Sad about Tumblr — The Startup — Medium
I’ve been thinking about this conversation I had with Jason Calacanis in 2013.
“It turns out, there’s a lot of money in the world. The money is bored. Money wants to be spent! Money is intended to be gambled.”
Three years ago <a href=“http://marissamayr.tumblr.com/post/50902274591/im-delighted-to-announce-that-weve-reached-anYahoo announced they were acquiring Tumblr. From the beginning, I was skeptical that it would work out.
To start, users hated the idea. (One of my favorite quotes: “If our Tumblr founder needs money so badly why don’t we just have a kickstarter event to feed the founder?”)
Second, it didn’t seem to make sense from a business perspective
Tumblr’s culture (both users and the team) were very anti-advertising. Yahoo responded by saying:
“When you hear us talk about native ads, where the ads are every bit as good as the content, and maybe even make the content better — that’s what we are aiming for.”
– Marissa Mayer, CEO of Yahoo
That strategy didn’t last long. Here are the three ads rotating on my Tumblr feed today:
These are clearly “bottom of the barrel” type ads. In fact, these are the only three companies I see advertising on Tumblr. They’re awful.
Yahoo promised that Tumblr’s ad revenue would hit $100 million in 2015. In last month’s earning call they admitted they’d missed that mark (although they wouldn’t say by how much).
“We promise not to screw this up”
That now infamous line was in Marissa Mayer’s acquisition announcement. But now, things are screwed up. Like Geocities and Broadcast.com before it, Tumblr’s value is plummeting towards zero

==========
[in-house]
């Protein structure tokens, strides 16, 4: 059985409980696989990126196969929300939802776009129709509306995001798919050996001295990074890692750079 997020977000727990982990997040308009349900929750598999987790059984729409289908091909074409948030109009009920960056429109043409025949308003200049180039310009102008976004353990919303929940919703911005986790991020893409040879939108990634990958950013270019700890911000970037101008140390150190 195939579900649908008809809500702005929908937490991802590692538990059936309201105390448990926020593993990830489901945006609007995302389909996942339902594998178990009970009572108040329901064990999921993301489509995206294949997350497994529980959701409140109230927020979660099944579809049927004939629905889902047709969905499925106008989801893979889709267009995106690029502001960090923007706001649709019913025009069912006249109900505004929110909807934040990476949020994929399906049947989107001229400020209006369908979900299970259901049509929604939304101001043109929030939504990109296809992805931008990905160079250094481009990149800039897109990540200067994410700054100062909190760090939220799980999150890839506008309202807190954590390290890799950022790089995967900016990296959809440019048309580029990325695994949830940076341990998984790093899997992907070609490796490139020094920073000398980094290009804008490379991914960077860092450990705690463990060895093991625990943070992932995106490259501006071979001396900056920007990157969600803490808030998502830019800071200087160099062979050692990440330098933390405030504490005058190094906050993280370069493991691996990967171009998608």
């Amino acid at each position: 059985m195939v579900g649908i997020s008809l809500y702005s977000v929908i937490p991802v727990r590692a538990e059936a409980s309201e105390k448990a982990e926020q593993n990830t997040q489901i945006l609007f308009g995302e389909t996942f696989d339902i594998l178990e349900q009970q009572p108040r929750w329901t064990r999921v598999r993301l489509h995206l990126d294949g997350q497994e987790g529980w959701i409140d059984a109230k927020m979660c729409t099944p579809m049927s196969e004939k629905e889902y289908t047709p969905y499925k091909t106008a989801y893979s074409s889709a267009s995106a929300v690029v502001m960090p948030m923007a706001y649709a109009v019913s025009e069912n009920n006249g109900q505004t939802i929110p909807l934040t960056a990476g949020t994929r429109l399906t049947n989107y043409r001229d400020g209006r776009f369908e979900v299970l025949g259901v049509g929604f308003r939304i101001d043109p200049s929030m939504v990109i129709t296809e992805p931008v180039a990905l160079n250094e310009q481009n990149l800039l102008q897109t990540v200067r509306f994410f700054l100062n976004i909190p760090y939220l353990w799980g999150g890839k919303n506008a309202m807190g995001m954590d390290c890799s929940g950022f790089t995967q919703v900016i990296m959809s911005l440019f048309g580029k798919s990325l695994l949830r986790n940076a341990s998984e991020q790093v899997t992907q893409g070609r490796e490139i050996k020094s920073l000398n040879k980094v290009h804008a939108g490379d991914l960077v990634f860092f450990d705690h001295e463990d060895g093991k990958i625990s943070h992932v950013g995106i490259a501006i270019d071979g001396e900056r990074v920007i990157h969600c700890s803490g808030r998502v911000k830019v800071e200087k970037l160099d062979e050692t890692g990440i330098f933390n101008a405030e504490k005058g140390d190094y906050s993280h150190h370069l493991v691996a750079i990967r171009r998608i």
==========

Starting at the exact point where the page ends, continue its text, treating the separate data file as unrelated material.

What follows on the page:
This whole situation makes me sad.
Acquisitions either go well or they go bad. There doesn’t seem to be a middle ground. When they go bad, they destroy the trust of users, alienate the founding team, and reduce the value of the business to nothing.
For the past 5–10 years, the holy grail of building a startup was to get acquired. But with 70–90% of acquisitions failing, maybe it’s time for a new goal. Why not focus, from the beginning, on delivering value that people will pay for?
Tumblr could have offered pro-users an advanced CMS for a monthly fee. Squarespace is the current leader in this space (in 2013 they reported profits of $38 million). Tumblr is easier to use than Squarespace, has a better mobile app, and has content distribution built-in. They could have been a veritable competitor
There’s only a few ways to make money: you can charge for your product, you can sell ads, or you can do a bit of both. If you can’t make those economics work on your own, will an acquisition really change that?
One more thing: I still don’t know what it’s like to be a venture capitalist. I don’t get “big numbers.” However, my guess is that in the next 5 years, the money is going to have to go from bored to smart.
I posted this because I remember when this happened in 2013. In fact, I was using Tumbr. This was just 15 days before the NSA leaks, and 2 and a half months before I started following a legal case that still is today. I left Tumblr in 2014 because I had issues with it. When I upgraded to the new version of press this, I didn’t particularly like it. It works fine, it’s just inefficient.0